STEM Takes Root in Summer, Grows at CSU
July 14, 2011
By Elizabeth Chapin
Throughout the summer, CSU campuses are host to hundreds of campers, but they aren’t in traditional summer camps. To help prepare them to pursue careers in science, technology, engineering and mathematics (STEM) fields, California’s kids are spending their summer breaks learning about science and technology. Whether they’re exploring engineering or mastering math, CSU campers get the ideal summer playing ground for the sciences.
Scientists, technicians, engineers and mathematicians are critical to the development of new products and discoveries. In the United States, the need for such professionals continues to grow. In fact, the Bureau of Labor Statistics reports that job growth for STEM occupations is expected to increase 22 percent between 2004 and 2014. The BLS also reports that California is one of six states that account for 40 percent of STEM jobs, so maintaining an educated workforce in science and technology is critical for the state’s economy.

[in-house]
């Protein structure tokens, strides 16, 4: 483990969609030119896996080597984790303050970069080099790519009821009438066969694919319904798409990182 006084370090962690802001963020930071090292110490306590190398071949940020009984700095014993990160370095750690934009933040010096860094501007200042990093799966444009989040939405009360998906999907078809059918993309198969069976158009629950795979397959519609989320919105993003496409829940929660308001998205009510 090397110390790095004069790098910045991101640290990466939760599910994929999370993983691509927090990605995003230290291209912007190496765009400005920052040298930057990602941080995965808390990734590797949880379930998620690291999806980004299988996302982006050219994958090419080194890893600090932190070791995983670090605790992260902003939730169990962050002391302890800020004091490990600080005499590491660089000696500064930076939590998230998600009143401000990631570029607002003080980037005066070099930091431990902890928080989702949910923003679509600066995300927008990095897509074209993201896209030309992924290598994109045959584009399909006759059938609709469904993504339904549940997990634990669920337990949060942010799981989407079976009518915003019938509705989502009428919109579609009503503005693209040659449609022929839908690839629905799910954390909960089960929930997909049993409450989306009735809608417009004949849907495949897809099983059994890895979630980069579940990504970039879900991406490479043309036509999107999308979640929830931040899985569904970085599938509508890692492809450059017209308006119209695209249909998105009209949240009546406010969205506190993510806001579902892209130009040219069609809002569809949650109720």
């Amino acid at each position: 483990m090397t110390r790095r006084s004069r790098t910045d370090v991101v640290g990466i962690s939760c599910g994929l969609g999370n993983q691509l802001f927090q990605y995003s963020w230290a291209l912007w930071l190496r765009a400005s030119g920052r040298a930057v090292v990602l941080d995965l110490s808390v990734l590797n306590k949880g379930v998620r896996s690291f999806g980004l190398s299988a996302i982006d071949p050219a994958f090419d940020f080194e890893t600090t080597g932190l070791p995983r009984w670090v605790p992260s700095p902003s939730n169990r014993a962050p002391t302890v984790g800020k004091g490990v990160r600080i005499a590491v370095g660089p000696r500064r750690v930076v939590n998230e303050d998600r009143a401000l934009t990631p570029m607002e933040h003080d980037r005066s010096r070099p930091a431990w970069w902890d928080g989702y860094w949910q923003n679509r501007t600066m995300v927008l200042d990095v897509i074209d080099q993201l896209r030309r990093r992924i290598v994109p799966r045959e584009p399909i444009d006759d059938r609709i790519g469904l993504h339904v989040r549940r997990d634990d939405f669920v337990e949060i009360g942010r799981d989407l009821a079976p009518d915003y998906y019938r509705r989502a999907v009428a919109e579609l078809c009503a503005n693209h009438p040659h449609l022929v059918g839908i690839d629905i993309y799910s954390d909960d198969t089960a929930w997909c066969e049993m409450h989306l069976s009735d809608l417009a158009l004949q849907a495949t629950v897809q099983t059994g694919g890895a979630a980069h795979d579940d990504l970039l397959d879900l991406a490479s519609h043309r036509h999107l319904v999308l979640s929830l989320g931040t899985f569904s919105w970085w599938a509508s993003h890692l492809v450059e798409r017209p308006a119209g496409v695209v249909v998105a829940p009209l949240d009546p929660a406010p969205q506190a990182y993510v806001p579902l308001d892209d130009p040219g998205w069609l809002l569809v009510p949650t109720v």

The Obama administration has addressed its concern over the growing need for STEM careers by forming coalitions and increasing grant funding to programs that will serve to attract more young Americans to STEM majors and careers. Many of the STEM summer camps at the CSU are recipients of such federal grant funding. In addition, the camps are suited for California’s diverse population. Experts say that focusing on attracting minorities to STEM fields is also key to addressing this problem. Even as our population becomes more diverse, these groups continue to be underrepresented in math and sciences.